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Capital Ideas for Private Business

Staging A Business For Sale

5 Steps to Maximize Enterprise Value

By Robert S. Kheir, Associate
Oakville, Ontario Office, Corporate Finance Associates

sell businessPrime time television is littered with design shows, from staging a home for sale to renovating a dream kitchen. Newspaper snow dedicate entire sections to Real estate and Design. All of this media attention caters to North America's fascination with maximizing the value of an asset that represents a substantial portion of their personal net worth: Their home.

For some North Americans who are business owners, their enterprise is their single largest asset. Every day they get up to go to work, they put a substantial portion of their personal net worth on the line. If that's the case, why is so little written about staging a company for sale?

The theory of crosspollination states that if you take the knowledge from one discipline and apply it to another, there is the potential for enrichment. So we've decided to take the bounty of information on staging a home for sale and applying it to staging a company for sale. In other words the world of "Crate and Barrel" meets the world of "Mergers and Acquisitions".

1. Curb appeal

The first thing a home buyer always sees is the outside of the home. The first thing a business buyer asks to see are financial statements. Never forget about those first impressions. A business' statements speak volumes about the organization, much like a front yard. If a business had a hiccup one year, an owner will need to ensure there is valid commentary behind it. Also, financial ratios should be up to industry standards, as everything from inventory turns to gross margins will be analyzed. Lastly, every business should have defensible forecasts prior to sale and remember those hockey stick forecasts rarely stand-up to scrutiny. 

2. Depersonalize

As any realtor named Tom, Dick or Harry will tell you, a potential homebuyer visualizes themselves living in the home, as they stroll through the rooms. If you've plastered your honeymoon pics all over the house, it'll be a tough sell. The same is true in a business sale. An owner who has a rubber stamp on every facet of the business marginalizes the operation in the buyer's eyes. "Owners who run their ships like it will sink without them, risk having their valuations sink faster than an anchor" says a Principal at a leading California based Private Equity Group. Most buyers ask the question, "Will the business walk, if the owner walks?" They are buying the business not the owner. The more the business is delegated to decision-making management, the more it reassures the buyers that the owner has built a system that works and is scaleable.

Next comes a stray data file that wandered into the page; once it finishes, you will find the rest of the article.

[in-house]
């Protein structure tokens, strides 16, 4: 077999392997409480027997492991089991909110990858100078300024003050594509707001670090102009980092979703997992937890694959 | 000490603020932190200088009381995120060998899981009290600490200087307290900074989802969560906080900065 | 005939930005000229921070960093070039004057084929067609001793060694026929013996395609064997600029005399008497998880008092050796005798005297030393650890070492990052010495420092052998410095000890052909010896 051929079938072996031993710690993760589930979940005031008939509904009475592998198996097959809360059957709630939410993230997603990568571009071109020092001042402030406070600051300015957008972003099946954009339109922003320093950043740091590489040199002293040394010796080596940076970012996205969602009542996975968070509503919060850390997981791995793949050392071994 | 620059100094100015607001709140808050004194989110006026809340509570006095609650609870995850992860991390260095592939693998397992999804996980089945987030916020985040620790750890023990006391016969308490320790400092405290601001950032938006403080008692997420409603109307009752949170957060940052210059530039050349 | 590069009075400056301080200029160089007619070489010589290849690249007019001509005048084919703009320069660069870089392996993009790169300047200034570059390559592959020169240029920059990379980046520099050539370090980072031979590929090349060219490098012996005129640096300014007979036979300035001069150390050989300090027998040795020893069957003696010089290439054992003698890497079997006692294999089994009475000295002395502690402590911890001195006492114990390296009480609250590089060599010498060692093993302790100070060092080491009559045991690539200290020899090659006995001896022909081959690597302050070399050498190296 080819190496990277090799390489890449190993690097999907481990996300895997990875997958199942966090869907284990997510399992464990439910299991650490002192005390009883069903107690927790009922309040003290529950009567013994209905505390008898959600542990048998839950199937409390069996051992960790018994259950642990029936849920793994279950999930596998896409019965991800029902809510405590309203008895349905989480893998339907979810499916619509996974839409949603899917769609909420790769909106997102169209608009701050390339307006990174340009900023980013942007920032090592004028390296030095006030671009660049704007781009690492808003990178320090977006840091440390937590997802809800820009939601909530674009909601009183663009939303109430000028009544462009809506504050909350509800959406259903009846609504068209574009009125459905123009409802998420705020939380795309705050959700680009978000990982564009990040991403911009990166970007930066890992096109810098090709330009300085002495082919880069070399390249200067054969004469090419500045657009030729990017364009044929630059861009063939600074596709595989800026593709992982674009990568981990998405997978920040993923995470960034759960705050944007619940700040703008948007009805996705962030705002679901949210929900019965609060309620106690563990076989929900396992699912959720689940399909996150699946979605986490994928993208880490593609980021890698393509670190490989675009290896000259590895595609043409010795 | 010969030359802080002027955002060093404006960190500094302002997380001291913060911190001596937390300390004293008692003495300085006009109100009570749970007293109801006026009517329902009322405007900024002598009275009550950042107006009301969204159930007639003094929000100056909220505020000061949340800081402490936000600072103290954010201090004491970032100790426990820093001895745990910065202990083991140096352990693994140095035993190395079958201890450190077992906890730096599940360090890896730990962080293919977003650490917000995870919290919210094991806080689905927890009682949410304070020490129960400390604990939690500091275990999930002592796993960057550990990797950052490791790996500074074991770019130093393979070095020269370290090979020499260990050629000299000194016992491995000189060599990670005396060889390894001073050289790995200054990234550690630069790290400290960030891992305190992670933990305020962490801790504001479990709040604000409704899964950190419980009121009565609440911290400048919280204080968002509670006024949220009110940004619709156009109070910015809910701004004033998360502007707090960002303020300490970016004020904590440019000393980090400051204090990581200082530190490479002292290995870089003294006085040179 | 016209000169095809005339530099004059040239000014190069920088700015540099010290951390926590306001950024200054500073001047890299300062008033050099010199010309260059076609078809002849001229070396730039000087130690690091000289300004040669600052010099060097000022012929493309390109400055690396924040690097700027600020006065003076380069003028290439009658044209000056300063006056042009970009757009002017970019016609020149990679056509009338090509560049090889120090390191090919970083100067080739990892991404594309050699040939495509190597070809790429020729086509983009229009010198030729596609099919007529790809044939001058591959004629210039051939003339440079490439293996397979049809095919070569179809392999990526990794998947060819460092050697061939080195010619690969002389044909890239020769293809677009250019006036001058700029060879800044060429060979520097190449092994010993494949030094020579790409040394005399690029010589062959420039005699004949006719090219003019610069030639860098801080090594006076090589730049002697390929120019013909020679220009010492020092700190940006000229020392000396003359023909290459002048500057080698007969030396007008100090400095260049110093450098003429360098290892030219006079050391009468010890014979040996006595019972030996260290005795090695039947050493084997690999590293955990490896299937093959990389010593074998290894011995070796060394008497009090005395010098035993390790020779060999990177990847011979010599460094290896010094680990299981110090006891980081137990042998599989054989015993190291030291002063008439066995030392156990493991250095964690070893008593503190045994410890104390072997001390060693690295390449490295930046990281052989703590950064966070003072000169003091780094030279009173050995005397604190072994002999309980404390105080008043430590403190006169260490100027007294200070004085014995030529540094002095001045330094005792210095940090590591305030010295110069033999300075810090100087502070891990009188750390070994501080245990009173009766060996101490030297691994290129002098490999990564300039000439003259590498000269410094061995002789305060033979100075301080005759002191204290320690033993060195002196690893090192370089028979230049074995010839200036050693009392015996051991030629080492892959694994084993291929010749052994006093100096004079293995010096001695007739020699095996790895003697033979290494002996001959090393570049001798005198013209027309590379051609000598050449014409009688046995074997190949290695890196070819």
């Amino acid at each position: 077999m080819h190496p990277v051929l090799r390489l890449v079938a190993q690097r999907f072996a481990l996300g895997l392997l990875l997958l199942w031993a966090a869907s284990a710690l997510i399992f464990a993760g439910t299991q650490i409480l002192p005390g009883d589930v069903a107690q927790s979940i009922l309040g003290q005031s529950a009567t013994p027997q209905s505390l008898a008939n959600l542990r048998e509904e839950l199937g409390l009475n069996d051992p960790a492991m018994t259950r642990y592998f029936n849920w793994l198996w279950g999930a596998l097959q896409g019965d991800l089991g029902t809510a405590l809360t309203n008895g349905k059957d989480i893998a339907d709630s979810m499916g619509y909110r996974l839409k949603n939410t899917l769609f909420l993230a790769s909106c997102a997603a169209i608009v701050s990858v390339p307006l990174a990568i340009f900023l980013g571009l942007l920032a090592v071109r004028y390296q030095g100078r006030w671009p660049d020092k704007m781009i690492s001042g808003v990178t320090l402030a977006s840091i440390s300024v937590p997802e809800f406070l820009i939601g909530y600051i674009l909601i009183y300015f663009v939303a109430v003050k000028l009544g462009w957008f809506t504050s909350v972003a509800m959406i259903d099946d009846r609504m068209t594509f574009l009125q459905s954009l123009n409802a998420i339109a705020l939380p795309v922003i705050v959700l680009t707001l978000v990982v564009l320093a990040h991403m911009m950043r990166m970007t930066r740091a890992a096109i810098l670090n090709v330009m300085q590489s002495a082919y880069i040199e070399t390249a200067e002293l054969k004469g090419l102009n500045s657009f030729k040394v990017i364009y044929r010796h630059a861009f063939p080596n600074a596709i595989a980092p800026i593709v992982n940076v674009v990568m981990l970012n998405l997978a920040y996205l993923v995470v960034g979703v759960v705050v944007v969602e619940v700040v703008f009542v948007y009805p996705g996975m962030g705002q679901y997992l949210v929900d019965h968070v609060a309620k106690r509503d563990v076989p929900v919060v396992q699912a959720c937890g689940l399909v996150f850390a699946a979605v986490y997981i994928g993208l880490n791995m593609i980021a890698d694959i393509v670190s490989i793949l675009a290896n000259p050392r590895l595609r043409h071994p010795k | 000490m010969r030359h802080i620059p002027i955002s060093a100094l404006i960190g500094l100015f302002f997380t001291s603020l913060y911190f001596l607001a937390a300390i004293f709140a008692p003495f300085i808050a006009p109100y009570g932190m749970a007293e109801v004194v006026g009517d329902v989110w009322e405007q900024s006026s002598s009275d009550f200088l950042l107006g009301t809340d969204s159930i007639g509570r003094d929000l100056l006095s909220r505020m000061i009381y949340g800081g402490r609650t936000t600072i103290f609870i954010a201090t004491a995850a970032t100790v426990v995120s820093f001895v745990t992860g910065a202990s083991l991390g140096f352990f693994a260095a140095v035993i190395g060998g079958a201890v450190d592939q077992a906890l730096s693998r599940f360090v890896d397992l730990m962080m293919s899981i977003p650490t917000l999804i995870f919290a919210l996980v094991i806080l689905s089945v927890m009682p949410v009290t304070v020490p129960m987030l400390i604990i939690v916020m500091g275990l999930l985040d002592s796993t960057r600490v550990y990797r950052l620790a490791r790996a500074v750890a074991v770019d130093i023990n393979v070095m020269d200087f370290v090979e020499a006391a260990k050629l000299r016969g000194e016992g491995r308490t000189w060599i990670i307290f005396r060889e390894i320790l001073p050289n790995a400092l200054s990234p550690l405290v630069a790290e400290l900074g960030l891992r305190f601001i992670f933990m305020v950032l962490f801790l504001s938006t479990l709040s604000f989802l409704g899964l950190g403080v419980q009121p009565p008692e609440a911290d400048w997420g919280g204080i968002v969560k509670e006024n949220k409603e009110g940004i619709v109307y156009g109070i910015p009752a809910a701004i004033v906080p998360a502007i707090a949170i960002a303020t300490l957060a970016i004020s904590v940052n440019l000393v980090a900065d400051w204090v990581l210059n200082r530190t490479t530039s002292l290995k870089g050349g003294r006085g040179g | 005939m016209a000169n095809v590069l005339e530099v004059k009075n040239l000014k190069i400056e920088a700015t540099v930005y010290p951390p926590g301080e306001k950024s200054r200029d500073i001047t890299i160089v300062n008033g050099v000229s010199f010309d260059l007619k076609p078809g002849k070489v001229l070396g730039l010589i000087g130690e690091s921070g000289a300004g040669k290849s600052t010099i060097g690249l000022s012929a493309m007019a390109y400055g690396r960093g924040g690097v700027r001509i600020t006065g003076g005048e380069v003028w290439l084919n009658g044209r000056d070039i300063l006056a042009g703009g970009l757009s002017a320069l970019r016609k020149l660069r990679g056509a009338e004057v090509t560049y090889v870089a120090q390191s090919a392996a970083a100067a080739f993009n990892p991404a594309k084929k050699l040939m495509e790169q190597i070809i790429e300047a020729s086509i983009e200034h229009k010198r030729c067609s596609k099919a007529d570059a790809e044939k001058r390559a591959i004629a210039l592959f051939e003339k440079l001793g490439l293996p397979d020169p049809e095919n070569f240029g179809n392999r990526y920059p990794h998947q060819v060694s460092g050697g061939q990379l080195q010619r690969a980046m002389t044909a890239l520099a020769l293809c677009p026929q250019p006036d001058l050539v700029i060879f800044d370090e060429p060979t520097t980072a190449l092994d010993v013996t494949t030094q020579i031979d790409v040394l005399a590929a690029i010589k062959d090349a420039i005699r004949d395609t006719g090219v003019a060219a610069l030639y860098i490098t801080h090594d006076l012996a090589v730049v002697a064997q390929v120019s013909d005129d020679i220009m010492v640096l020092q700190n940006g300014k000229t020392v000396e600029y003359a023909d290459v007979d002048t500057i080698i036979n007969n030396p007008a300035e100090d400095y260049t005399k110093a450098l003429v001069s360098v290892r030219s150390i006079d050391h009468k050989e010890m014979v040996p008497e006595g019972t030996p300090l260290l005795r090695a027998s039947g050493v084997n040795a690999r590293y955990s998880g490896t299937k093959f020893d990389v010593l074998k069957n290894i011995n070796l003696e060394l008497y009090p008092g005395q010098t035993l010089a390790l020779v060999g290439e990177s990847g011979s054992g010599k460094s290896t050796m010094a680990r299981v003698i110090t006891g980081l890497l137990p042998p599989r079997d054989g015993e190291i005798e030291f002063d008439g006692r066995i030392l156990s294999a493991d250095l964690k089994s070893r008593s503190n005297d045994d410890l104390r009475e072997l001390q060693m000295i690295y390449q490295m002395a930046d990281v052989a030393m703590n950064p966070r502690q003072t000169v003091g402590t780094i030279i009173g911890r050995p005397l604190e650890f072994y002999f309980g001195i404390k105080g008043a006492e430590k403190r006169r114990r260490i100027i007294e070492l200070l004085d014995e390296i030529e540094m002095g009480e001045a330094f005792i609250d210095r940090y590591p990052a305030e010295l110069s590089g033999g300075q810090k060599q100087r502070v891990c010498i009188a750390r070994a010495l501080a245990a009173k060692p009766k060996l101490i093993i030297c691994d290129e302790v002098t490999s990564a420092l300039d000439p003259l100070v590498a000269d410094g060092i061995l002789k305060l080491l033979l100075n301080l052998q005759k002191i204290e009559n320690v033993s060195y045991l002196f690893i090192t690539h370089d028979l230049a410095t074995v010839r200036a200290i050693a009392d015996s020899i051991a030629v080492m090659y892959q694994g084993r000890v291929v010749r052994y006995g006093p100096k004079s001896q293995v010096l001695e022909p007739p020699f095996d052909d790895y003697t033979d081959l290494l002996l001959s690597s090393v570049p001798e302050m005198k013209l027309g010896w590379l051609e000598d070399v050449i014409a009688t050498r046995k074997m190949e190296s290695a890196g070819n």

3. Neutral Tones

Neutral tones in a home appeal to a wider array of buyers. Serving a wide market also serves this purpose for a business - it's called customer diversification. For instance, having General Motors represent 20% or more of revenues, when the market for automobiles is stagnant and the flood of imports is evaporating market share faster than the arctic glaciers is a red-flag for a potential buyer. It's akin to painting an entire house bright red. In both instances, neither asset is screaming buy me.

4. Declutter

Apparently, home buyers love to peek into closets and pantries. In selling a business, any dirty laundry shoved into closets will be found during the due diligence process. The more candid and transparent the information the smoother the selling process. If a business has a pending litigation, it is important to bring it out in the open and explain it to the prospective buyers. Good buyers understand that these types of things are costs of doing business Just like cleaning is a cost of owning a home.

5. Add Warmth

Home stagers will often tell a homeowner to add fresh flowers to warm up the room - "it's the little things that matter" they say. Warmth in a business comes from employees. A crabby receptionist to disgruntled employees huddled around the water cooler, they stand out like sore thumbs and savvy buyers pick up on these things. You can also bet potential buyers will be chatting to employees, whether directly or indirectly. There is an old adage that says "if you take care of your employees, they'll take care of your business" This speaks volumes when selling a business.

The Investment Bankers can also teach a thing or two to the Realtors, but for right now we've taken a page out of their playbook.
 

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